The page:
Vegan restaurants struggle with quandary of pest control

The Wild Cow vegan restaurant
As more fine dining meat-free restaurants are cropping up, establishment owners are struggling to balance humane ways to kill unwanted pests and their no-kill values. Here, Melanie Cochran works the cash register at her vegetarian restaurant, The Wild Cow, in Nashville, Tenn.
Mark Humphrey | AP

Even the well-being of rats, roaches and spiders are a concern for animal activists. But they also pose ethical dilemmas for owners of vegan restaurants who need to keep those pests out of their kitchens while trying to abide by no-kill values.

Melanie Cochran, owner of The Wild Cow Vegetarian Restaurant in Nashville, Tenn., was adamant about not using traditional pest control services when it first opened. For a few years she was able to keep pests at bay, but when the restaurant developed a problem, she called an exterminator even though she said it went against her vegan principles.

"We have to focus on the bigger picture. Vegan restaurants need to stay in business as a way to put a dent in the dominance of the factory farm system. We want to show people that it is possible and easy to reduce one's meat intake, or even eliminate it entirely," she said. "We always have to make tough decisions and remind ourselves of our priorities, even when it comes to things like using flea killer on a flea-infested dog. Any vegan who claims to not harm animals in any way is either a liar or in denial."

Most restaurant owners agree that closing off small entry spaces, keeping a clean kitchen and other preventive measures are the first line of defense. But that isn't always enough, especially when factoring in weather, neighboring businesses and other things beyond a restaurant's control.

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The issue is cropping up more frequently as the meat-free, dairy-free trend has proliferated. There are no detailed figures on the number of vegan and vegetarian restaurants in the U.S., but the market for vegetarian food products grew from $646 million in 1998 to over $2 billion in 2009, according to the analyst group Mintel.

Wild Cow restaurant
Andrew Locke, left, and Matthew McCord prepare orders at The Wild Cow Vegetarian Restaurant in Nashville, Tenn.
Mark Humphrey | AP

The animal rights group PETA even has issued guidelines on humane ways for restaurants to deal with pests: orange peels to ward off flies, bay leaves to keep roaches away and rags soaked in peppermint oil to deter rodents. Glue traps are a no-no because they can cause an animal a painful death when they break a limb or chew it off to escape.

Some measures seem impractical or time-consuming for a busy restaurant. Spiders should be caught in a jar and released somewhere safe, humane rodent traps should be checked hourly. PETA acknowledges that sometimes more aggressive methods are necessary if the circumstances are dire.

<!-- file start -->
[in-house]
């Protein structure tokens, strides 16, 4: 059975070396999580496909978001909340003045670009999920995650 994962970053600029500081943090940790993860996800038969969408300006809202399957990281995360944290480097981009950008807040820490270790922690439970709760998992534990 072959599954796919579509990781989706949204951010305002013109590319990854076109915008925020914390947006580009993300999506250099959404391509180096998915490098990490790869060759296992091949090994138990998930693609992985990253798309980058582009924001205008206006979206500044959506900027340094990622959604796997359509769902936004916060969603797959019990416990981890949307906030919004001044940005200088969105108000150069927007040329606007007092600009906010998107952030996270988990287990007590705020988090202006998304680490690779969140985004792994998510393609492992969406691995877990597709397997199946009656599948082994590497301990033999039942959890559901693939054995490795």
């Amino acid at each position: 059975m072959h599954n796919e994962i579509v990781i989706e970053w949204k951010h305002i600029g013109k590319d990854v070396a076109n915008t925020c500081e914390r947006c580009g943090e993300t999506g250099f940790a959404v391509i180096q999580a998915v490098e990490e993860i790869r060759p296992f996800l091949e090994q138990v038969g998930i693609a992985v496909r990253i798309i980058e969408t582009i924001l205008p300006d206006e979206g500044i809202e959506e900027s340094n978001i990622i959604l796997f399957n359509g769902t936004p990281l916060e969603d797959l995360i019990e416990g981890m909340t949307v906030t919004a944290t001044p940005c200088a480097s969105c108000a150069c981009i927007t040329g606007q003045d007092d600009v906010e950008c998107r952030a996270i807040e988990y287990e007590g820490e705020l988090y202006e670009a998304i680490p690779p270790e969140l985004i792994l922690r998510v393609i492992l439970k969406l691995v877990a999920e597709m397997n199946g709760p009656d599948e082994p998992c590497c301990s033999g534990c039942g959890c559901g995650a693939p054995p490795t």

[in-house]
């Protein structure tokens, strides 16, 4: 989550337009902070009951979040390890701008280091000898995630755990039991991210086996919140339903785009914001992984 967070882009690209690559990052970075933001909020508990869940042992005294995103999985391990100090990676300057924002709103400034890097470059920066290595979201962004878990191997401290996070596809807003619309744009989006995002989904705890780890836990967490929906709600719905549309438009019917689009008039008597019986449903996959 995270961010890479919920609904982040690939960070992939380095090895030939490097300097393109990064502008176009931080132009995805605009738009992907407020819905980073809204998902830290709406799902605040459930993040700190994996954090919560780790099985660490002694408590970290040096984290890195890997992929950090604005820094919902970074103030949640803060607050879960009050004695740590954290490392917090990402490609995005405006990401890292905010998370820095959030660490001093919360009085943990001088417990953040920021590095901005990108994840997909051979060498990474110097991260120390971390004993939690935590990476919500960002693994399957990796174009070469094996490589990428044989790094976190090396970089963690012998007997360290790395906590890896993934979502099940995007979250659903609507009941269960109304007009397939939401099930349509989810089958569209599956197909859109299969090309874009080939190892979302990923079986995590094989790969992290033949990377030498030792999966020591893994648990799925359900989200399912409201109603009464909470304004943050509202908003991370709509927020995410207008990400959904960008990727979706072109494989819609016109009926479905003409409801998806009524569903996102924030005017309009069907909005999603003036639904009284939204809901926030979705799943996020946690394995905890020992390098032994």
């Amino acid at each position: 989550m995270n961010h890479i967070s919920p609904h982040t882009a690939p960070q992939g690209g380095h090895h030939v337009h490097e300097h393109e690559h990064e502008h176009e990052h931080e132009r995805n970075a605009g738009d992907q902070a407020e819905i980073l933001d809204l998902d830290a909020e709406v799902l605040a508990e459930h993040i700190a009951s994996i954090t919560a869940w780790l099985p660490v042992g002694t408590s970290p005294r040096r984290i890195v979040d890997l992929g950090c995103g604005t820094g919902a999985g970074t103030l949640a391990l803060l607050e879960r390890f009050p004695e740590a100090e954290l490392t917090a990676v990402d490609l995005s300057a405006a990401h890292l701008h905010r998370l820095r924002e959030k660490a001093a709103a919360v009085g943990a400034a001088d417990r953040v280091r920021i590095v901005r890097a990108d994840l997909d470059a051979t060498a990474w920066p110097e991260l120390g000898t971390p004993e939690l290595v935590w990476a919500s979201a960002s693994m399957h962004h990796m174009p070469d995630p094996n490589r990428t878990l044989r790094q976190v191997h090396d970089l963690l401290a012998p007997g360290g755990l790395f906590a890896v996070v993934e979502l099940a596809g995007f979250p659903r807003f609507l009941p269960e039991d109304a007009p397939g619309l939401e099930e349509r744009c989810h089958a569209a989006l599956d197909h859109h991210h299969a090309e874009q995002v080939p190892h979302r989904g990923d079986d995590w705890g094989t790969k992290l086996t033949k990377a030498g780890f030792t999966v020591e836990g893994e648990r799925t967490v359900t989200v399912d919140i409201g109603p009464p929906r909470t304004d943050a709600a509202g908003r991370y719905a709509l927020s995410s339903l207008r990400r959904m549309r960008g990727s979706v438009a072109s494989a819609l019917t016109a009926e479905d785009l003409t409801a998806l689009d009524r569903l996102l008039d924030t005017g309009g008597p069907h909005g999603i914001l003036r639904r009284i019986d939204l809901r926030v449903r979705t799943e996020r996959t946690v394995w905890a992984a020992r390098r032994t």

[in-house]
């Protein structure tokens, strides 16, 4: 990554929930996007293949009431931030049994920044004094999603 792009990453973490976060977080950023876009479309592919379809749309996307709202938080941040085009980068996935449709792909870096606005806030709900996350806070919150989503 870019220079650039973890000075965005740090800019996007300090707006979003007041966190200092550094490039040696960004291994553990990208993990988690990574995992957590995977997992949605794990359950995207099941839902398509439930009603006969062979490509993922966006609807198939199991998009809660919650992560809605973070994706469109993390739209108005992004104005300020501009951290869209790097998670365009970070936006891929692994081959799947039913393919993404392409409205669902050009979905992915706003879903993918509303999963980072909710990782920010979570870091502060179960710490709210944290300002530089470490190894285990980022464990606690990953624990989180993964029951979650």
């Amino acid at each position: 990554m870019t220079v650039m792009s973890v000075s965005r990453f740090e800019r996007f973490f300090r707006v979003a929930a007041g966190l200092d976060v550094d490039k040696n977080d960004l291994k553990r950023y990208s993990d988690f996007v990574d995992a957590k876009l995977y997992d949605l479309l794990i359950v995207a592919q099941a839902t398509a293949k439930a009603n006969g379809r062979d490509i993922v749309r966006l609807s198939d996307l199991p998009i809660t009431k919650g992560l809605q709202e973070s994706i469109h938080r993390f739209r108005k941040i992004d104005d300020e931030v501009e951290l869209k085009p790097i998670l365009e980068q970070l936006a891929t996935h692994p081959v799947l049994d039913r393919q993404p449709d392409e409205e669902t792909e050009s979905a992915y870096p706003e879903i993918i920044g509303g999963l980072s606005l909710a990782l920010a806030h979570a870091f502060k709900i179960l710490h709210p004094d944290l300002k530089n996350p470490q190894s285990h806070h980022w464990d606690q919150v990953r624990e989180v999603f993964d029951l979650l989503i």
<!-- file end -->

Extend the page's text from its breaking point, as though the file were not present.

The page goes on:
"It all depends on the situation, the time of year and what's happening outside. But for the most part natural deterrents rarely work if you have a serious problem," said chef Rich Landau of Vedge restaurant in Philadelphia.

Paul Curtis, an entomologist for Memphis-based exterminator Terminix, once visited a restaurant in Florida that seemed to follow everything on the checklist for a pest-free kitchen. Yet it still would occasionally get surges of hundreds of roaches. After carefully documenting the times of the day and year when the surge came, Curtis found his answer.

"When there was a lot of rain and the sewer system got full it would push roaches up ... into the facility. So it wasn't a failure on anybody's part," said Curtis, who fixed the problem by closing off a sewer drain.

In another case, health officials threatened an Arkansas restaurant with closure because of an infestation of flies that eventually was traced to deliveries from a fruit and vegetable supplier.

That kind of investigation is "probably the most overlooked and beneficial element of a considerate pest management program," Curtis said.

Miyoko Schinner, founder of a California-based vegan cheese line, agrees that pest control can sometimes fall into a grey area.

"What we call pests might very well be very close to creatures you would otherwise try to rescue as a vegan, for example, rats that have undergone various procedures in labs. But put that very same rat in a restaurant kitchen, and he becomes a pest," said Schinner, who rescues farm animals on her ranch in West Marin.

If your business is in the country, "you can release the creature in a field or forest," she said. "But if the business is in an urban setting, your solution simply becomes someone else's problem, and they may or may not be as compassionate."